b) Economic Data: When an economic data is announced during the trading session, it gives some clues for the economic growth. Depending on the type of the data, if the data comes better or worse than the analysts’ estimates, stock market gives positive or negative reactions. For example, when Turkey’s economic growth rate is announced higher than forecast, the stock prices in Istanbul Stock Exchange Market will rise. That is, the price and volume of GARAN stock will also rise (See Figure 2). On the other hand, if the data comes lower than estimates, we will see the inverse effects on GARAN stock (See Figure 3).
c) Interest Rates: Changes in the interest rates affect stocks positively or negatively. If interest rates increase in Turkey, some investors will prefer time-depozits or treasury bills instead of stock. As a result, demand for stocks will decrease, leading to decreases in the equilibrium price and volume of GARAN stock (See Figure 3). In addition, for example, possible interest rate changes in U.S will also affect the Turkish stocks negatively since some foreign investors will prefer to invest to U.S stocks, and thus they will sell Turkish stocks, leading to decrease in GARAN stock’s price. On the other hand, if the interest rates decrease, many investors will prefer stocks to make investments. Therefore, this will lead to increases in the equilibrium price and volume of GARAN stock (See Figure 2).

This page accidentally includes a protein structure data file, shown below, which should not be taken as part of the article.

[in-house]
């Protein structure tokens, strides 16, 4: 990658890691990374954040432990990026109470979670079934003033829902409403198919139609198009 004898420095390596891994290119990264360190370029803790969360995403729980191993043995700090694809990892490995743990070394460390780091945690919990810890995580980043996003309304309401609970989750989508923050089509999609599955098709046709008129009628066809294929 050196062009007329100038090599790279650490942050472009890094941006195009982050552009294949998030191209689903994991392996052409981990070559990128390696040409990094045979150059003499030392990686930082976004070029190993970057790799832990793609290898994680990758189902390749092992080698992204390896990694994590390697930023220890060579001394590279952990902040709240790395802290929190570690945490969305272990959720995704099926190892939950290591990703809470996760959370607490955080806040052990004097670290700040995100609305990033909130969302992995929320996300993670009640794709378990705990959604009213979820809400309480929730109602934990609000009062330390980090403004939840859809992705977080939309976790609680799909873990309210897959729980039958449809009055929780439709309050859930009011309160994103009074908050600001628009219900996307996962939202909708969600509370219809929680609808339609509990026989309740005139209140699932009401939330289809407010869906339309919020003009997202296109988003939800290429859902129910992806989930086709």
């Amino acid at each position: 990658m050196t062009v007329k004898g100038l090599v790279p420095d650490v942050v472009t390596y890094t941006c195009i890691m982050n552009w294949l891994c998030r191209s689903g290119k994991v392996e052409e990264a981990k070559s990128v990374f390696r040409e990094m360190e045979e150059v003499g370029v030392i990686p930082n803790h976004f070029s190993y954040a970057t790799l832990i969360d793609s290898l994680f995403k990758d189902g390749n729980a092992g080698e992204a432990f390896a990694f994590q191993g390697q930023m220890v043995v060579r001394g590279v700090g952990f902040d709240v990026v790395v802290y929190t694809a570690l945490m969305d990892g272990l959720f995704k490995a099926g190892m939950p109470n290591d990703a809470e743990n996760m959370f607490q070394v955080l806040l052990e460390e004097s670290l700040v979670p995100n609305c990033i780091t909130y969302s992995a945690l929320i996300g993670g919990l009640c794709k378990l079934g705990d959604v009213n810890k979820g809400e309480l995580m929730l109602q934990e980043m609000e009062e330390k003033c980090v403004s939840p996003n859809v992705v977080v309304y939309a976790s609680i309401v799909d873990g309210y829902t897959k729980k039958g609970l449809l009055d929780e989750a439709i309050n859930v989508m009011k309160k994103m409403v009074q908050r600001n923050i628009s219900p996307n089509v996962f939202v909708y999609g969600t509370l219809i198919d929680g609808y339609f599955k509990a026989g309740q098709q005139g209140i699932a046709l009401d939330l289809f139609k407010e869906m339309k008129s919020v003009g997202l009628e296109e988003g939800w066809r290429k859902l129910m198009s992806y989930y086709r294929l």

The determinants that we have just discussed above and some others affect the stock prices in each day. Thus a stock has different equilibrium prices in each moment of the trading day and other trading days. You can see the these fluctuations in the equilibrium prices for GARAN stock in the following picture.
Figure-4: Daily price fluctuations graph of GARAN Stock
Considering above points, we can say that classic determinants of supply and demand can show the differences depending on the goods and services markets that we aim to analyse. One of these markets is the stock exchange market. Supply and demand drivers of a stock such as earnings reports, economic data and interest rates are different than the supply and demand drivers of a normal good or service such as income, price of substitutes, technology and input prices, etc. But it can clearly be stated that the movements in the supply and demand curves have the same logic for all markets even the reasons of movements are different.